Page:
The role of FENO and spirometry in predicting the future risk of exacerbations varied from studies, on the basis of the population characteristics and study design. Gelb et al. showed that combined measurement of FEV1% predicted and FENO might help stratify risk factors for future exacerbations of clinically treated asthmatics (20). Bjerregaard et al. showed that high FENO at baseline was risk factor for virus-induced exacerbations of patients with stable disease, while FEV1% predicted was not associated with increased risk of exacerbations (15). Tanaka et al. studied Japanese asthmatics with good adherence to treatment (>80%), and noted that FEV1% predicted was much higher in patients without exacerbation than in those with exacerbations, and also showed no difference in log-FENO between the two groups (6). There were no differences in pulmonary function indices and FENO between patients with and without exacerbations.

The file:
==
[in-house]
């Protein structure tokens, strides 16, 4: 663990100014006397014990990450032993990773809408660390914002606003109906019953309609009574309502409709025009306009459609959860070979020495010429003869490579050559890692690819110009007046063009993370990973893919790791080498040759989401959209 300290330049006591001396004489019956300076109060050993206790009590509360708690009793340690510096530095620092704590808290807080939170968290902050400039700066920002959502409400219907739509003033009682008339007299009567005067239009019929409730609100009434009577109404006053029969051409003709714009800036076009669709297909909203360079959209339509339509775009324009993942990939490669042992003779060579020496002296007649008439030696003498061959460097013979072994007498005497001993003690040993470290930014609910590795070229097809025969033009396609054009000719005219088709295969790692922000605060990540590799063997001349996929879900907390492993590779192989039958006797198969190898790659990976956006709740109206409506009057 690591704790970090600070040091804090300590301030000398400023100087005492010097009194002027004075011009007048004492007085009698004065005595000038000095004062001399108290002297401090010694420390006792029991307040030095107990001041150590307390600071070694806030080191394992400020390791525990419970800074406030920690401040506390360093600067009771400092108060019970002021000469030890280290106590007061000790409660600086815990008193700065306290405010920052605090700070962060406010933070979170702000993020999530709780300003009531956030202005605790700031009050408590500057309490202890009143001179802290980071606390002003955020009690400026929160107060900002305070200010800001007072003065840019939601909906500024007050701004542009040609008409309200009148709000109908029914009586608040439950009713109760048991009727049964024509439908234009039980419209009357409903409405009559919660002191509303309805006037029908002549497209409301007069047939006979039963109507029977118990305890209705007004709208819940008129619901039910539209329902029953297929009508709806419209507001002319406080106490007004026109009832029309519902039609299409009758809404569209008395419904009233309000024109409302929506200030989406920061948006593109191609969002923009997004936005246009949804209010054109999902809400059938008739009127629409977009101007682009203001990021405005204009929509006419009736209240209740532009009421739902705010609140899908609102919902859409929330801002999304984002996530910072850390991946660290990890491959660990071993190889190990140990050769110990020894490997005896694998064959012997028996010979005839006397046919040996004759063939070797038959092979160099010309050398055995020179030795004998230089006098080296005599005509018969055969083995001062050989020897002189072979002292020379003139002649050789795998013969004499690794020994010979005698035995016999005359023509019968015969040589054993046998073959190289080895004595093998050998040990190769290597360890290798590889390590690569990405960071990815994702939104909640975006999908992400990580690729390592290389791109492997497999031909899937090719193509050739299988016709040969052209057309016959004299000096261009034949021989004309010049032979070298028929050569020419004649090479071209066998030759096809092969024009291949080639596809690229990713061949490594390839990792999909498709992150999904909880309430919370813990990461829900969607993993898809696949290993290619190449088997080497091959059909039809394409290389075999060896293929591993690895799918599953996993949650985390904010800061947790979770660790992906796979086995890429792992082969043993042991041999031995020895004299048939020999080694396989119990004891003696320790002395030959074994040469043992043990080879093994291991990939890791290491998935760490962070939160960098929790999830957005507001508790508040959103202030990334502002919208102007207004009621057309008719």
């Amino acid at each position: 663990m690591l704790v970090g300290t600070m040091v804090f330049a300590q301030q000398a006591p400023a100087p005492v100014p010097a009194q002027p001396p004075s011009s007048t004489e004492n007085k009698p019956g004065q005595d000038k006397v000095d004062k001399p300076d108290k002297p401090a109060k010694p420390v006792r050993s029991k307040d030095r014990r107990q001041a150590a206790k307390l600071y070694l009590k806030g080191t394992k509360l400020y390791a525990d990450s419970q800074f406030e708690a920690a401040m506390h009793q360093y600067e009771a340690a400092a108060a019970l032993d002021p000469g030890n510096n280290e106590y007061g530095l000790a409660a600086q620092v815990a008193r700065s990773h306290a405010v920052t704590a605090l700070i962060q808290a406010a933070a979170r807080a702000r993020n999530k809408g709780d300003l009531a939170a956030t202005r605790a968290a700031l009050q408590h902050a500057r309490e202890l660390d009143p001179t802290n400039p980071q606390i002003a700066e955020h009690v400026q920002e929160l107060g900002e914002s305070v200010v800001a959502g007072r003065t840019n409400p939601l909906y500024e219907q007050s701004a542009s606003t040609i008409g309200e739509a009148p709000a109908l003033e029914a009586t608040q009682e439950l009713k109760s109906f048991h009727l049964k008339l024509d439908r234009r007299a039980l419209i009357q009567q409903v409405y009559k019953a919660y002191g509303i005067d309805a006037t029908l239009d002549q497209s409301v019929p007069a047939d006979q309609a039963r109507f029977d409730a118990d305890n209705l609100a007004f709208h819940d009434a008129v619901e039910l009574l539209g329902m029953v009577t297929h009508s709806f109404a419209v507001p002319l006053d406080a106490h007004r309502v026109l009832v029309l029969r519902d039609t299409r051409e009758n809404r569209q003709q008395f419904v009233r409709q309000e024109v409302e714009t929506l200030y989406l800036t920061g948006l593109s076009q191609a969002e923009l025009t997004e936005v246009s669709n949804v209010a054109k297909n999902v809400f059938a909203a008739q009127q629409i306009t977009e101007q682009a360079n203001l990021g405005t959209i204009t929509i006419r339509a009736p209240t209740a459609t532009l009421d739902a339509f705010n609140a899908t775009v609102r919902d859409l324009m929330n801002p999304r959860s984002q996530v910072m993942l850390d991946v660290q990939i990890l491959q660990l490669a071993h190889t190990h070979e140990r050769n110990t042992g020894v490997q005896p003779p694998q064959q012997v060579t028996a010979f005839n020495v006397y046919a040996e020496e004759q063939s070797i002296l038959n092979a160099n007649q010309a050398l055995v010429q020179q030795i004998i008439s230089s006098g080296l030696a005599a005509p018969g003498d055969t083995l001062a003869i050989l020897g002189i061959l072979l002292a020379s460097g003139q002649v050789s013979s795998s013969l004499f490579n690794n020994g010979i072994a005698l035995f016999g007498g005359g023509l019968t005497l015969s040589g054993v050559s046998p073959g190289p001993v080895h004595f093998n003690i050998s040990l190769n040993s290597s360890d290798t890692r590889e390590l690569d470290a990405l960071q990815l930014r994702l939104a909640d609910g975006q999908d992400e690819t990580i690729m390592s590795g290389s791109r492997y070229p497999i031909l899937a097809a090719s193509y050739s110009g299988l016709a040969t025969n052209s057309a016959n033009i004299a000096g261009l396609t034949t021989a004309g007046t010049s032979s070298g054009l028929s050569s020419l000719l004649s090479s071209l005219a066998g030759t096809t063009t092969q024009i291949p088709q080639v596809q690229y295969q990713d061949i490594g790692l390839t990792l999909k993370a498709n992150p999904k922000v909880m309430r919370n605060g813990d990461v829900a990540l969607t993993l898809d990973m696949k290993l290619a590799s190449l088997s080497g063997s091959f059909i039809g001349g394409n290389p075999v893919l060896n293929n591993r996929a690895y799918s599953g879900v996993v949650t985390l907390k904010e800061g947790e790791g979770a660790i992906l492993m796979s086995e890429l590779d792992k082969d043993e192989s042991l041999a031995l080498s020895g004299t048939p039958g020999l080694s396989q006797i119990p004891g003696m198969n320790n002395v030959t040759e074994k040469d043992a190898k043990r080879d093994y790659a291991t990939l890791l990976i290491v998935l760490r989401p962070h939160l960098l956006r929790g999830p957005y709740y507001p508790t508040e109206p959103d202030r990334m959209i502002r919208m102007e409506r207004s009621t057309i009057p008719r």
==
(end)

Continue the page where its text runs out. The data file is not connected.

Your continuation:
There are several possible reasons for the inconsistent results of studies with respect to pulmonary function indices and FENO. First, the current study was a non-interventional real-world study which included patients across the full clinical spectrum of the disease, such as different adherence to asthma medications. Compared to patients with asthma exacerbations, patients without exacerbations had better treatment compliance (P<0.001). After taking into account medication compliance, there were still no statistical differences in FEV1% predicted and FENO between patients with and without exacerbations. However, there was a tendency for lower FEV1% predicted in patients with exacerbation (P=0.08). Compared with previous research assessing the risk of future asthma exacerbations, the sample size of this study may have been relatively small (5,8,9). Therefore, if the sample size was much larger, there might exist statistical differences in FEV1% predicted and FENO between patients with and without exacerbations. Second, we did not categorize the degree of asthma exacerbations (mild/moderate/severe). As such, FEV1% predicted and FENO might have statistical significance in patients with different exacerbation severity. Third, in this study FEV1% predicted and FENO at baseline did not predict asthma exacerbation during the subsequent year. In a study with 3-year follow-up, Kimura et al. reported that FENO was a good predictor for exacerbations of severe asthmatics (16). In another prospective study, Kitch et al. reported that FEV1% predicted future exacerbations over 3-year intervals (8). The relatively short follow-up period of our study may partially explain the differing results as compared to other studies.